Verdict: The shells are very thick, probably too much shell for me and the flavor was not a good mix for the other flavors. I still loved the colors and have eaten two full bags so far this season. However, they’re also very expensive ... about 5 times more expensive than the Necco Mighty Malts, though imminently more edible.
Name: Whoppers Robin Eggs
Verdict: The unappealing pink shells and less appealing mockolate layer just make these unbearable. I actually find myself doing the extra work on the Necco Mighty Malts instead of eating these, even though they have an excellent malt center.
Name: Malted Milk Pastel Fiesta Eggs
Verdict: Of the four, I prefer these, though they still don’t quite shine on their own merits, only in comparison. I’ve eaten two bags so far this season and do find them comforting, but I only keep eating them on the naive hope that I’ll find “a good one” as if that’s ever happened or will happen.
The result of this tour only confirms that I love the idea of a great Malted Milk Pastel Egg, but I haven’t found it yet.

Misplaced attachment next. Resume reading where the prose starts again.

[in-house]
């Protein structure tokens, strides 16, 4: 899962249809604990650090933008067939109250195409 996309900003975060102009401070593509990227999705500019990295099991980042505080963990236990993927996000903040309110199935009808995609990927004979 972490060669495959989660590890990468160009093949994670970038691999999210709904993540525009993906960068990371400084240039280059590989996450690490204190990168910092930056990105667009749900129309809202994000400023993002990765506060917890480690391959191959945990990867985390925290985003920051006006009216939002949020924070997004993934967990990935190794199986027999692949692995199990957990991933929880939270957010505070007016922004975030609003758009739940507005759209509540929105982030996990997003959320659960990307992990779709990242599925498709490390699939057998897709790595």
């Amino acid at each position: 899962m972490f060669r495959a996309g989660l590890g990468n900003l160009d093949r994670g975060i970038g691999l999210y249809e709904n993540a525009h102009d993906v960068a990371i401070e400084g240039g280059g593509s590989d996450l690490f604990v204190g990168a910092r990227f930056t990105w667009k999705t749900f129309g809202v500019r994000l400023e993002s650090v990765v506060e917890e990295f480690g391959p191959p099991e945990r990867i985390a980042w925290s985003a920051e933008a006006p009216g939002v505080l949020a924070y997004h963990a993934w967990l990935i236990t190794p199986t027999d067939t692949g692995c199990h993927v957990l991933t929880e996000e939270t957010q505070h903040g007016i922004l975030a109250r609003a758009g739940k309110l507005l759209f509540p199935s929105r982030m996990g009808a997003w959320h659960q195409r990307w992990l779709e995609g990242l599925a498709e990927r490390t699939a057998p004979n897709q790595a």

Monday, March 16, 2015
Like the other Russell Stover eggs, this one is one ounce. I found mine on sale for 39 cents, though they’re usually two for a dollar and sometimes as much as 59 or 69 cents each.
The Lemon Cake Egg wrapper is just a touch confusing. The picture on the front shows a nice yellow cake with white frosting. But this egg is lemon cake filling with a dark chocolate coating. Not a big deal, but it seems like it would be easy to make it a lemon cake with chocolate frosting in the picture ... or perhaps a white chocolate coating on this egg.
It’s very lemony. Even just opening the package, the zesty lemon scent is strong. Biting into the egg, the yellow center is quite bright, like a cream made from highlighters.
The chocolate shell is bittersweet, which is a nice complement to the lemon cake. Like the other dessert-themed eggs, this is a paste type filling made from actual cake mix. The consistency is thicker than batter and thinner than cookie dough. Though there’s wheat flour in there, it doesn’t taste raw like some cookie dough items do.